Preparation for hemodialysis starts several weeks to months before your first procedure. To allow for easy access to your bloodstream, a surgeon will create a vascular access. The access provides a mechanism for a small amount of blood to be safely removed from your circulation and then returned to you in order for the hemodialysis process to work. The surgical access needs time to heal before you begin hemodialysis treatments.
There are three types of accesses:
- Arteriovenous (AV) fistula. A surgically created AV fistula is a connection between an artery and a vein, usually in the arm you use less often. This is the preferred type of access because of effectiveness and safety.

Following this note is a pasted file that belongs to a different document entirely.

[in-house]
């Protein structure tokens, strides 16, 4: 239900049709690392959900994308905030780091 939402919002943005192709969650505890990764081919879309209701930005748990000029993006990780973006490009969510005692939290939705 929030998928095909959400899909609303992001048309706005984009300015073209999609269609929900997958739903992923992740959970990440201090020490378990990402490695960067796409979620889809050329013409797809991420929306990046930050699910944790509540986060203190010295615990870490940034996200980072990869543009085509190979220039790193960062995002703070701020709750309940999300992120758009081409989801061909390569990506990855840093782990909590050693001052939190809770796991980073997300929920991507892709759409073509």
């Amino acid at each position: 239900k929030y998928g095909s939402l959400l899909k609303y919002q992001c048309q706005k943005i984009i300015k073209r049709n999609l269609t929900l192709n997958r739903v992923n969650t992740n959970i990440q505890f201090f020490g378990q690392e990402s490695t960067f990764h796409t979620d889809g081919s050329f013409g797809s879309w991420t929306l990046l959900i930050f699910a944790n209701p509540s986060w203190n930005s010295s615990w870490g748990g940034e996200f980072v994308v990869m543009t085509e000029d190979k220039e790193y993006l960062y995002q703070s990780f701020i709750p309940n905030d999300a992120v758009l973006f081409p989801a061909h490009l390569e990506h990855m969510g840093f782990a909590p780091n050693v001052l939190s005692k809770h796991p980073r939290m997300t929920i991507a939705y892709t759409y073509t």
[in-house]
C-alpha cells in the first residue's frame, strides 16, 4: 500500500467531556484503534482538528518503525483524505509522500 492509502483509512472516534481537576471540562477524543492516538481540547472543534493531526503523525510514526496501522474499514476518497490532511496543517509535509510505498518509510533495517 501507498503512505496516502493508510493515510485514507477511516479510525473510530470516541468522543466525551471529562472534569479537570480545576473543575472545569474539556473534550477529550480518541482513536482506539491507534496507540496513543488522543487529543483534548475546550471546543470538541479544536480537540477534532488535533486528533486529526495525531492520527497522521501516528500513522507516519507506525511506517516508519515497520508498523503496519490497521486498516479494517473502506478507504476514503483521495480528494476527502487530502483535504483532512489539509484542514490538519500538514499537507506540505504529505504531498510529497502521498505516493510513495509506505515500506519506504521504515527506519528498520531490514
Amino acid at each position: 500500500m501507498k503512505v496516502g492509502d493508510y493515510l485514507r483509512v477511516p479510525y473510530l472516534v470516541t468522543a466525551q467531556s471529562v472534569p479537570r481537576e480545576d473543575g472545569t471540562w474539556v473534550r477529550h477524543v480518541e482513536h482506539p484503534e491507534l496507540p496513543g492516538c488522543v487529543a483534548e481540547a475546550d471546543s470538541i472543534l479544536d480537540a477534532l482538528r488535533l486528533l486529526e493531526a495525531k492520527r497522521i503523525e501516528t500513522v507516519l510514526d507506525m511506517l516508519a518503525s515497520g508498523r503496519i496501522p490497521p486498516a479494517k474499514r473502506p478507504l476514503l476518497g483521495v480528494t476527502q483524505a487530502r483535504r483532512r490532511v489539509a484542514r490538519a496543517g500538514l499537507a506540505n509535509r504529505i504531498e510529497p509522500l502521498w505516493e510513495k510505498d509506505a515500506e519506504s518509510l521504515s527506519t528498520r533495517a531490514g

- AV graft. If your blood vessels are too small to form an AV fistula, the surgeon may instead create a path between an artery and a vein using a flexible, synthetic tube called a graft.
- Central venous catheter. If you need emergency hemodialysis, a plastic tube (catheter) may be inserted into a large vein in your neck or near your groin. The catheter is temporary.
It's extremely important to take care of your access site to reduce the possibility of infection and other complications. Follow your health care team's instructions about caring for your access site.